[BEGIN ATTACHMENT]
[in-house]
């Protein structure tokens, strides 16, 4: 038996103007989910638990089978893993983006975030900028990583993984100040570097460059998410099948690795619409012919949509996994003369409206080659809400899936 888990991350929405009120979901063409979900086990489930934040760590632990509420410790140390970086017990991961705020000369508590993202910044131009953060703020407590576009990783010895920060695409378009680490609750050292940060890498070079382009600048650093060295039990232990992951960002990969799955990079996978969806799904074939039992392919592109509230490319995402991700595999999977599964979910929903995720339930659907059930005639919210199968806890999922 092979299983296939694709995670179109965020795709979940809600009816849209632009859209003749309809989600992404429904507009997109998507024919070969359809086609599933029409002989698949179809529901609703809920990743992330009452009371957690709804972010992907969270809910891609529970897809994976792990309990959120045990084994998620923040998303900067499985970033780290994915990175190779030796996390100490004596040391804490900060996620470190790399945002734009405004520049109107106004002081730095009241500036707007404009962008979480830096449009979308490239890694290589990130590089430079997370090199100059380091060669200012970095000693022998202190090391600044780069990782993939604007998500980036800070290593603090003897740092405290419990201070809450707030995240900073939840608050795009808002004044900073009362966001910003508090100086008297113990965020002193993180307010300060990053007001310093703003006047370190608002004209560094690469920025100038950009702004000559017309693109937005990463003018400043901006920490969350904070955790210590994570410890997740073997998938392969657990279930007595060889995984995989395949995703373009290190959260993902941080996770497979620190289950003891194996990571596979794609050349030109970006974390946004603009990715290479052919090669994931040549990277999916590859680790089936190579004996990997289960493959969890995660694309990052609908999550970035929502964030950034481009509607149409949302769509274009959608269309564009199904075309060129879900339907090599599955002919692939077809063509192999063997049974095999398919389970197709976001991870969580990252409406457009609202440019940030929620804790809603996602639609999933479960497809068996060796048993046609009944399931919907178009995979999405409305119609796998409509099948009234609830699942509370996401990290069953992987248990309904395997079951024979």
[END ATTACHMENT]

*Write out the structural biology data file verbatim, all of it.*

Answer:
[in-house]
């Protein structure tokens, strides 16, 4: 038996103007989910638990089978893993983006975030900028990583993984100040570097460059998410099948690795619409012919949509996994003369409206080659809400899936 888990991350929405009120979901063409979900086990489930934040760590632990509420410790140390970086017990991961705020000369508590993202910044131009953060703020407590576009990783010895920060695409378009680490609750050292940060890498070079382009600048650093060295039990232990992951960002990969799955990079996978969806799904074939039992392919592109509230490319995402991700595999999977599964979910929903995720339930659907059930005639919210199968806890999922 092979299983296939694709995670179109965020795709979940809600009816849209632009859209003749309809989600992404429904507009997109998507024919070969359809086609599933029409002989698949179809529901609703809920990743992330009452009371957690709804972010992907969270809910891609529970897809994976792990309990959120045990084994998620923040998303900067499985970033780290994915990175190779030796996390100490004596040391804490900060996620470190790399945002734009405004520049109107106004002081730095009241500036707007404009962008979480830096449009979308490239890694290589990130590089430079997370090199100059380091060669200012970095000693022998202190090391600044780069990782993939604007998500980036800070290593603090003897740092405290419990201070809450707030995240900073939840608050795009808002004044900073009362966001910003508090100086008297113990965020002193993180307010300060990053007001310093703003006047370190608002004209560094690469920025100038950009702004000559017309693109937005990463003018400043901006920490969350904070955790210590994570410890997740073997998938392969657990279930007595060889995984995989395949995703373009290190959260993902941080996770497979620190289950003891194996990571596979794609050349030109970006974390946004603009990715290479052919090669994931040549990277999916590859680790089936190579004996990997289960493959969890995660694309990052609908999550970035929502964030950034481009509607149409949302769509274009959608269309564009199904075309060129879900339907090599599955002919692939077809063509192999063997049974095999398919389970197709976001991870969580990252409406457009609202440019940030929620804790809603996602639609999933479960497809068996060796048993046609009944399931919907178009995979999405409305119609796998409509099948009234609830699942509370996401990290069953992987248990309904395997079951024979």